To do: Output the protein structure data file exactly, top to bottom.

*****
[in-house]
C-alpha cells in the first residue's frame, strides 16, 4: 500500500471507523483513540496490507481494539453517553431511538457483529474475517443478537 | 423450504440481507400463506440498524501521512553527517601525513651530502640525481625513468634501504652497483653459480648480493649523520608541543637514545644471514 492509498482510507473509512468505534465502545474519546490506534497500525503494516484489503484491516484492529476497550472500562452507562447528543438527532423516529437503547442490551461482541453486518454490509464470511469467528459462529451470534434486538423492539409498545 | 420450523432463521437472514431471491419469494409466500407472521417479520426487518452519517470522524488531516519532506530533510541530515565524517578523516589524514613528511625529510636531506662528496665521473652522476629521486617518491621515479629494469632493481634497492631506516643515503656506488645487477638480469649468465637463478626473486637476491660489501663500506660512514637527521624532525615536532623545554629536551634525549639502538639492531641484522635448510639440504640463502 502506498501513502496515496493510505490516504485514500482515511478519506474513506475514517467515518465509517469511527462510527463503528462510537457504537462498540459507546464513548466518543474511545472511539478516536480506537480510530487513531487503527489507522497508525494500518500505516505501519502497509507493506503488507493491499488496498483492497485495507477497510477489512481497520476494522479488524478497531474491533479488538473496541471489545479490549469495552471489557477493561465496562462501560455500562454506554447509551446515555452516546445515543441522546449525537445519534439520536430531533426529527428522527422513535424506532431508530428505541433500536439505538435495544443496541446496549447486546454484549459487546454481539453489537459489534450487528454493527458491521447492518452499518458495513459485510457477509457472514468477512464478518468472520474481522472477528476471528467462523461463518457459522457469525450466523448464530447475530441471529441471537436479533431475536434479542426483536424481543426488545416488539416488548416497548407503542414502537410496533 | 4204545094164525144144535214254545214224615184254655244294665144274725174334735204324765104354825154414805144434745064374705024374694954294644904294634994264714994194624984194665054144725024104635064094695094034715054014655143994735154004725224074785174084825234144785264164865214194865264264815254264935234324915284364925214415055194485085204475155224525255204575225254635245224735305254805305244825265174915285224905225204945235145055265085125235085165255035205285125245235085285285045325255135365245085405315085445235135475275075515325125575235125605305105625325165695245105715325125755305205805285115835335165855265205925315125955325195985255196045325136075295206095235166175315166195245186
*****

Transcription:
[in-house]
C-alpha cells in the first residue's frame, strides 16, 4: 500500500471507523483513540496490507481494539453517553431511538457483529474475517443478537 | 423450504440481507400463506440498524501521512553527517601525513651530502640525481625513468634501504652497483653459480648480493649523520608541543637514545644471514 492509498482510507473509512468505534465502545474519546490506534497500525503494516484489503484491516484492529476497550472500562452507562447528543438527532423516529437503547442490551461482541453486518454490509464470511469467528459462529451470534434486538423492539409498545 | 420450523432463521437472514431471491419469494409466500407472521417479520426487518452519517470522524488531516519532506530533510541530515565524517578523516589524514613528511625529510636531506662528496665521473652522476629521486617518491621515479629494469632493481634497492631506516643515503656506488645487477638480469649468465637463478626473486637476491660489501663500506660512514637527521624532525615536532623545554629536551634525549639502538639492531641484522635448510639440504640463502 502506498501513502496515496493510505490516504485514500482515511478519506474513506475514517467515518465509517469511527462510527463503528462510537457504537462498540459507546464513548466518543474511545472511539478516536480506537480510530487513531487503527489507522497508525494500518500505516505501519502497509507493506503488507493491499488496498483492497485495507477497510477489512481497520476494522479488524478497531474491533479488538473496541471489545479490549469495552471489557477493561465496562462501560455500562454506554447509551446515555452516546445515543441522546449525537445519534439520536430531533426529527428522527422513535424506532431508530428505541433500536439505538435495544443496541446496549447486546454484549459487546454481539453489537459489534450487528454493527458491521447492518452499518458495513459485510457477509457472514468477512464478518468472520474481522472477528476471528467462523461463518457459522457469525450466523448464530447475530441471529441471537436479533431475536434479542426483536424481543426488545416488539416488548416497548407503542414502537410496533 | 4204545094164525144144535214254545214224615184254655244294665144274725174334735204324765104354825154414805144434745064374705024374694954294644904294634994264714994194624984194665054144725024104635064094695094034715054014655143994735154004725224074785174084825234144785264164865214194865264264815254264935234324915284364925214415055194485085204475155224525255204575225254635245224735305254805305244825265174915285224905225204945235145055265085125235085165255035205285125245235085285285045325255135365245085405315085445235135475275075515325125575235125605305105625325165695245105715325125755305205805285115835335165855265205925315125955325195985255196045325136075295206095235166175315166195245186